c) It is ejecta of another impact crater far away.
This is unlikely because according to its dimension it would have caused a further (secondary) crater, as we know them from many examples on the Moon. Also, it would have been totally destroyed during the impact.
d) It is a volcanic dome-like knoll, already consolidated in the Moon's crust and later pressed up from the underground above the surface (we know some examples from terrestrial volcanology).
This is also unlikely because of the following reasons: We never found something similar on the Moon until now; there are no additional indications of volcanic activity around the Lobachevsky crater area; it would be very unlikely that such activity would appear inside the crater rim, more likely on the crater floor (like in the Maria basins or big craters, e.g. Tsiolkowsky, also on the lunar farside); no volcanic activity would produce a triangular shaped flat object like this.
Other natural explanations do not exist, as far as I know. Admittedly, you can neither exclude an "exotic" natural origin nor that a natural explanation will be found some day. As of now, I cannot imagine it.
So, what can "it" be? I do not maintain that we are looking at a real ETA (extraterrestrial artifact) here, but I cannot dismiss this possibility. Additionally, only some miles to the south-east direction (if north is on top of the image) a further unusual object can be observed. It seems to be cylindrical and is conspicious because of its extraordinary white color and the "sharpness" of its shape. The probability that two unusual but natural objects are positioned so close together seems to be very low.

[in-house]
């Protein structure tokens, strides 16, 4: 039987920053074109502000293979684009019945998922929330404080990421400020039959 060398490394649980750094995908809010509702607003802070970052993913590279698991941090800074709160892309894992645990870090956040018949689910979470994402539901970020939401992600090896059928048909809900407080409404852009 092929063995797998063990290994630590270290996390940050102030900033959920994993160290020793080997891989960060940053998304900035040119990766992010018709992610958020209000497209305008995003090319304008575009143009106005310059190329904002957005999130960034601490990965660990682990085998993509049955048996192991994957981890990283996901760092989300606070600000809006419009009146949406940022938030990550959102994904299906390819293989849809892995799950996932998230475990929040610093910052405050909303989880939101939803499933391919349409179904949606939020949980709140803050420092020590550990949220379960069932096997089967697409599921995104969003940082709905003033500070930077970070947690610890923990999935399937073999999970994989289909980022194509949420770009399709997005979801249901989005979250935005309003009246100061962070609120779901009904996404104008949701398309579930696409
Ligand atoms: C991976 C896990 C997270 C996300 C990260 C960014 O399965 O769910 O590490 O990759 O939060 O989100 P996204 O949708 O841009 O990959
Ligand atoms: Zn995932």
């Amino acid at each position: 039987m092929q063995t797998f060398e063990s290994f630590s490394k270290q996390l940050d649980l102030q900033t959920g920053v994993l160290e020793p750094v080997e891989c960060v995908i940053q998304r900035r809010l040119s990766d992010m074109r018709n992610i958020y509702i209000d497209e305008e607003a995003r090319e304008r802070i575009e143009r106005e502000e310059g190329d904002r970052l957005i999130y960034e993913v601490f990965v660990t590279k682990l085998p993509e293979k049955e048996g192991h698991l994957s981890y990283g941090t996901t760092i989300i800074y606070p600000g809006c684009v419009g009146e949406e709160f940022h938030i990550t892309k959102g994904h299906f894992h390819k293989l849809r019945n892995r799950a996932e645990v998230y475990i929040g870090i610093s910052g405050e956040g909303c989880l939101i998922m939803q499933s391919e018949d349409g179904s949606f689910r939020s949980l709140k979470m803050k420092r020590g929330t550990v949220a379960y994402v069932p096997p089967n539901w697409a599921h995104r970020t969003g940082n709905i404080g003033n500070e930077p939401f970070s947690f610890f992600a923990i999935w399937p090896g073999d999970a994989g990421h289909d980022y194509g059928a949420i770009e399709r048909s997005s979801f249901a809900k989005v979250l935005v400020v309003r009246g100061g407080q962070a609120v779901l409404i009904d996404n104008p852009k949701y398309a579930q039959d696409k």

What we have to do is to analyse this image with all the possibilities we provide. If this shows us that there exists a real chance for ETAs and we still can exclude all "natural hypotheses," then it is very likely that we have the first real evidence for an extraterrestrial artifact on the Moon. Everybody can imagine what this will mean for all of us.
 Arkhipov, A. (1994): "Invasion effect" on the Moon. Selenology, 13/1, 9-11.
 Arkhipov, A. (1997): Search for ruin-like patterns on the Moon. Selenology, 15/4, 18-20.
 Carlotto, M. (1997): On-Going investigation of lunar anomalies. See: